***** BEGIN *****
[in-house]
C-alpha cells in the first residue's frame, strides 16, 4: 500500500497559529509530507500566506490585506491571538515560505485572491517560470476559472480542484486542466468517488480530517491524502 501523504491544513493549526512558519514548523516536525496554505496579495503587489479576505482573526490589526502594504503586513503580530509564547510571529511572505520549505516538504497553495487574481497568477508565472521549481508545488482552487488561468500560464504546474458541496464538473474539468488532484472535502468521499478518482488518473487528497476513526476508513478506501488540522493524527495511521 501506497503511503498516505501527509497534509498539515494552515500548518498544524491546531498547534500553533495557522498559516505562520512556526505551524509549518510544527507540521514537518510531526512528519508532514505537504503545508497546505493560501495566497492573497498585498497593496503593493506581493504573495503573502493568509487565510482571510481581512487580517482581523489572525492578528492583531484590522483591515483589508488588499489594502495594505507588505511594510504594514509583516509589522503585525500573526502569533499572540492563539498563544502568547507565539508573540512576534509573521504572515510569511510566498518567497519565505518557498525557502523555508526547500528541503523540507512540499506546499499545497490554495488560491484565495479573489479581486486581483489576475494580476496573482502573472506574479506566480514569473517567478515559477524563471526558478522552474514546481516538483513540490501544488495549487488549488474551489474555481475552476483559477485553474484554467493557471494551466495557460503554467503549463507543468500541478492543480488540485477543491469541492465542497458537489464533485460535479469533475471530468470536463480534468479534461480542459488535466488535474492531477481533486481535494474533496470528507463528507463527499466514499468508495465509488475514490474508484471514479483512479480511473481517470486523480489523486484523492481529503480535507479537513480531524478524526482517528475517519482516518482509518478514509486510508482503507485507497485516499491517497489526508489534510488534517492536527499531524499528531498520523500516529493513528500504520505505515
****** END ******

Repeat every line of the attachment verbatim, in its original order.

[in-house]
C-alpha cells in the first residue's frame, strides 16, 4: 500500500497559529509530507500566506490585506491571538515560505485572491517560470476559472480542484486542466468517488480530517491524502 501523504491544513493549526512558519514548523516536525496554505496579495503587489479576505482573526490589526502594504503586513503580530509564547510571529511572505520549505516538504497553495487574481497568477508565472521549481508545488482552487488561468500560464504546474458541496464538473474539468488532484472535502468521499478518482488518473487528497476513526476508513478506501488540522493524527495511521 501506497503511503498516505501527509497534509498539515494552515500548518498544524491546531498547534500553533495557522498559516505562520512556526505551524509549518510544527507540521514537518510531526512528519508532514505537504503545508497546505493560501495566497492573497498585498497593496503593493506581493504573495503573502493568509487565510482571510481581512487580517482581523489572525492578528492583531484590522483591515483589508488588499489594502495594505507588505511594510504594514509583516509589522503585525500573526502569533499572540492563539498563544502568547507565539508573540512576534509573521504572515510569511510566498518567497519565505518557498525557502523555508526547500528541503523540507512540499506546499499545497490554495488560491484565495479573489479581486486581483489576475494580476496573482502573472506574479506566480514569473517567478515559477524563471526558478522552474514546481516538483513540490501544488495549487488549488474551489474555481475552476483559477485553474484554467493557471494551466495557460503554467503549463507543468500541478492543480488540485477543491469541492465542497458537489464533485460535479469533475471530468470536463480534468479534461480542459488535466488535474492531477481533486481535494474533496470528507463528507463527499466514499468508495465509488475514490474508484471514479483512479480511473481517470486523480489523486484523492481529503480535507479537513480531524478524526482517528475517519482516518482509518478514509486510508482503507485507497485516499491517497489526508489534510488534517492536527499531524499528531498520523500516529493513528500504520505505515